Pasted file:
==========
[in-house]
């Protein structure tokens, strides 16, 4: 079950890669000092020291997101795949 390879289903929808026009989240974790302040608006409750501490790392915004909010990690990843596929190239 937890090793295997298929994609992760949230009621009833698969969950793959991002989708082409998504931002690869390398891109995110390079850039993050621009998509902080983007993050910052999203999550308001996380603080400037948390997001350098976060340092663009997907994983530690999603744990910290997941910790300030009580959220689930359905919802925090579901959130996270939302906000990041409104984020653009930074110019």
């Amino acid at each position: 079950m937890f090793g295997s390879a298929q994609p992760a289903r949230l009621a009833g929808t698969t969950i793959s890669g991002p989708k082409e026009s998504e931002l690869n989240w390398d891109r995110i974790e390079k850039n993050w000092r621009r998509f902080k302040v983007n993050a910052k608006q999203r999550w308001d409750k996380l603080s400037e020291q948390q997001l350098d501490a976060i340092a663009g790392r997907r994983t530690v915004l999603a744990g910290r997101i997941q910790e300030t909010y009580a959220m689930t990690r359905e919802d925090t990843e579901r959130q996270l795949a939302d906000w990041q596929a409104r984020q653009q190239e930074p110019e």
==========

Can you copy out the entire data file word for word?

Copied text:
[in-house]
């Protein structure tokens, strides 16, 4: 079950890669000092020291997101795949 390879289903929808026009989240974790302040608006409750501490790392915004909010990690990843596929190239 937890090793295997298929994609992760949230009621009833698969969950793959991002989708082409998504931002690869390398891109995110390079850039993050621009998509902080983007993050910052999203999550308001996380603080400037948390997001350098976060340092663009997907994983530690999603744990910290997941910790300030009580959220689930359905919802925090579901959130996270939302906000990041409104984020653009930074110019």
């Amino acid at each position: 079950m937890f090793g295997s390879a298929q994609p992760a289903r949230l009621a009833g929808t698969t969950i793959s890669g991002p989708k082409e026009s998504e931002l690869n989240w390398d891109r995110i974790e390079k850039n993050w000092r621009r998509f902080k302040v983007n993050a910052k608006q999203r999550w308001d409750k996380l603080s400037e020291q948390q997001l350098d501490a976060i340092a663009g790392r997907r994983t530690v915004l999603a744990g910290r997101i997941q910790e300030t909010y009580a959220m689930t990690r359905e919802d925090t990843e579901r959130q996270l795949a939302d906000w990041q596929a409104r984020q653009q190239e930074p110019e």